Neskantaga First Nation's chief says residents don't support federal drinking water settlement

·4 min read
Boil-water advisories are still in place in various First Nations communities. Those affected by unsafe drinking water can now file claims under a settlement with Ottawa, but at least one First Nation, Neskantaga, in northwestern Ontario, isn't supporting the agreement. (Olivia Stefanovich/CBC - image credit)
Boil-water advisories are still in place in various First Nations communities. Those affected by unsafe drinking water can now file claims under a settlement with Ottawa, but at least one First Nation, Neskantaga, in northwestern Ontario, isn't supporting the agreement. (Olivia Stefanovich/CBC - image credit)

Residents of some First Nations affected by unsafe drinking water can now file claims under a settlement with the federal government, but the chief of one northwestern Ontario community says they don't support the arrangement.

"I just want to say that I'm not in agreement with the settlement," said Roy Moonias, a member of Neskantaga First Nation, which has been under a drinking-water advisory for nearly three decades.

"I heard the community say the same thing. They're not in agreement."

The settlement was signed last year, after members of First Nations in communities with a water advisory of at least one year since 1995 launched a legal challenge in 2019.

The settlement provides:

  • About $1.5 billion in compensation for individual First Nation residents affected by a lack of clean drinking water.

  • The creation of a $400-million First Nation Economic and Cultural Restoration Fund.

  • The creation of a First Nations Advisory Committee on Safe Drinking Water.

  • At least $6 billion to improve access to safe drinking water on First Nations.

The government also renewed its pledge to end long-term drinking water advisories in First Nations.

Roy Moonias said the terms of the agreement are too restrictive.

Compensation is open to anyone who lived on a First Nation that had a boil-water advisory for at least a year between Nov. 20, 2013, and June 20, 2021.

However, the age of claimants plays a role in how much compensation they may get. Those born before Nov. 20, 1995, are only eligible for compensation for the period of Nov. 20, 2013 to June 20, 2021.

According to the First Nations Drinking Water Settlement website, "there are certain legislative limitations that apply to the settlement, because of Canadian laws that place limits on how long adults have to bring a lawsuit forward after an event happens."

At the media conference, Moonias said he didn't support the settlement because of that.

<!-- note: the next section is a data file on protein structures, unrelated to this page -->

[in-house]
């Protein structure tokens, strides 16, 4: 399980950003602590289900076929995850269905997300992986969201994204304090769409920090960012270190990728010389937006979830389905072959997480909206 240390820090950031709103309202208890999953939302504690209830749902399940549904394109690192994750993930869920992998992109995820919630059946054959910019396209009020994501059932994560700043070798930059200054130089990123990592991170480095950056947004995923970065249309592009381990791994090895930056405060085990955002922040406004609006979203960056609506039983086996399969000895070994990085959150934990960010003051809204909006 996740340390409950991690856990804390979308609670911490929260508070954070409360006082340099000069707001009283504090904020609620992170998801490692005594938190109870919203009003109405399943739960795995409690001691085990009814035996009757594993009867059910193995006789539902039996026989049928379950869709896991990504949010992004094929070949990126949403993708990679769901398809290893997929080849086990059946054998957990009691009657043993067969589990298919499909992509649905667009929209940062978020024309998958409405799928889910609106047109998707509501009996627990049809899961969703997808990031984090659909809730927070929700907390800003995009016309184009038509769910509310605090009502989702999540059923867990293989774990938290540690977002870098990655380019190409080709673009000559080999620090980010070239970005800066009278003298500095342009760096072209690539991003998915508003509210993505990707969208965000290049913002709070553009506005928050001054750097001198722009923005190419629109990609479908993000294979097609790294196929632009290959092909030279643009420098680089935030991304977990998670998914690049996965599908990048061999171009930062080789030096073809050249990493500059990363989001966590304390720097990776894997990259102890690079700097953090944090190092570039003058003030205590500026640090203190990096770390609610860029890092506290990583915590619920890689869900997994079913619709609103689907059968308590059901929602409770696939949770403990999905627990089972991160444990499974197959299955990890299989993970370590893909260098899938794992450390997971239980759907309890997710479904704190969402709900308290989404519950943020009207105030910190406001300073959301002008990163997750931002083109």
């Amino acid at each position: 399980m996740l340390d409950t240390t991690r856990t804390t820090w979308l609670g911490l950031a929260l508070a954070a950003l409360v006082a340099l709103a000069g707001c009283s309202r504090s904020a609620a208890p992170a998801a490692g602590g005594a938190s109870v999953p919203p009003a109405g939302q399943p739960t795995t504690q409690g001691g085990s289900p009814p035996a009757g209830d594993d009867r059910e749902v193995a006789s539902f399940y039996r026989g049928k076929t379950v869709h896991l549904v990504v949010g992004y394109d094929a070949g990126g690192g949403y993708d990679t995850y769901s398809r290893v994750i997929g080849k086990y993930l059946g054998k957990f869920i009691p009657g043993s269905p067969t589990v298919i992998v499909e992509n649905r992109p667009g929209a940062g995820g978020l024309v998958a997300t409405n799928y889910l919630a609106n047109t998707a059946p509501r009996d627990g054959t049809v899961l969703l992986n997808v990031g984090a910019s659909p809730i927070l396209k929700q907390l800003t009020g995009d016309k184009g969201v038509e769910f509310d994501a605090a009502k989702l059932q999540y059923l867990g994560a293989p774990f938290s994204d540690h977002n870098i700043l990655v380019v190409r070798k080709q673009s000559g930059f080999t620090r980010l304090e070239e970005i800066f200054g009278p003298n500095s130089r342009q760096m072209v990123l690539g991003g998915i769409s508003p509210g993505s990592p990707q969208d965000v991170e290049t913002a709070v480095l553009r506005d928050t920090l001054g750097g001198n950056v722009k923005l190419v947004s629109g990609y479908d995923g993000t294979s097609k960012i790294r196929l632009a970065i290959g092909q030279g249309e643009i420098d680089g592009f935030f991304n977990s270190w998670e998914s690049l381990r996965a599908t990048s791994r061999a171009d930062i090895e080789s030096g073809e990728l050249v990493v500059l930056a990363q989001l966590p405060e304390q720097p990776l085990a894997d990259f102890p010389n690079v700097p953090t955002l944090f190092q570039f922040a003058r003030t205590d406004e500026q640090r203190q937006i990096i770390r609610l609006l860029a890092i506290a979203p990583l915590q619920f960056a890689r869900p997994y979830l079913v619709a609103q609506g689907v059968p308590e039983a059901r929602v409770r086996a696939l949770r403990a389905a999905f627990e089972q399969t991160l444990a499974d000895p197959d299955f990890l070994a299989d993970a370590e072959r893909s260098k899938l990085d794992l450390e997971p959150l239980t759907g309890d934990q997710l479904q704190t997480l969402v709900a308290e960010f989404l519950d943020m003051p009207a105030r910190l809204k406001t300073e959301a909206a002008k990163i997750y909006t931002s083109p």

"I myself don't support governments format," he said. "I suffered 27 years. I suffered, my family, and everybody in the community here, 27 years."

However, under the terms of the settlement, Moonias said he's only eligible for compensation for six of those years.

"I just want to say that I'm not in agreement with the settlement," he said. "I heard the community say the same thing. They're not in agreement."

Chief Doreen Spence of Tataskweyak Cree Nation invited federal Indigenous Services Minister Patty Hajdu to visit her community, which has been under a water advisory since 2017.

"I know that every First Nation as well has their own unique, different problems in terms of water quality and service," Spence said. "The settlement agreement ... is making a promise to end all boil-water advisories, and we know that this is not going to happen overnight.

"If this continues, for us to argue for what we want, the stumbling block is still there, because we know the federal government usually dictates in terms of, 'No, this is what you're going to get, this is how we're going to get rid of the boil-water advisory.' But I think that is unacceptable."

Olivia Stefanovich/CBC
Olivia Stefanovich/CBC

Spence said the government needs to listen to First Nations and their input, into what they need in terms of drinking water.

Chief Wayne Moonias of Neskantaga said the water has led to health issues for residents of the community.

"We visited houses from time to time where we have little kids, toddlers, being bandaged up because of sores and exposure to unsafe drinking water," he said. "There's a lot of work that has to be done, and I think this is where the path is in terms of getting some of these things looked into on a more urgent and emergency basis to try to get the supports in place in the communities."

The lack of clean drinking water for such a long period of time is also taking its toll on the mental health of residents, Wayne Moonias said.

"It's really disheartening. We're dealing with multiple of issues when it comes to access to the clean drinking water, as well as providing the quality of life that the community members."

Hajdu said there are 33 active long-term drinking water advisories in First Nations communities, with up to a dozen expected to be lifted this year.

"We will continue to work with all 33 communities, and I will personally speak to the chiefs on a regular basis so that I understand how best I as the minister, and the department, serve them as we work through getting those water advisories lifted," Hajdu said.

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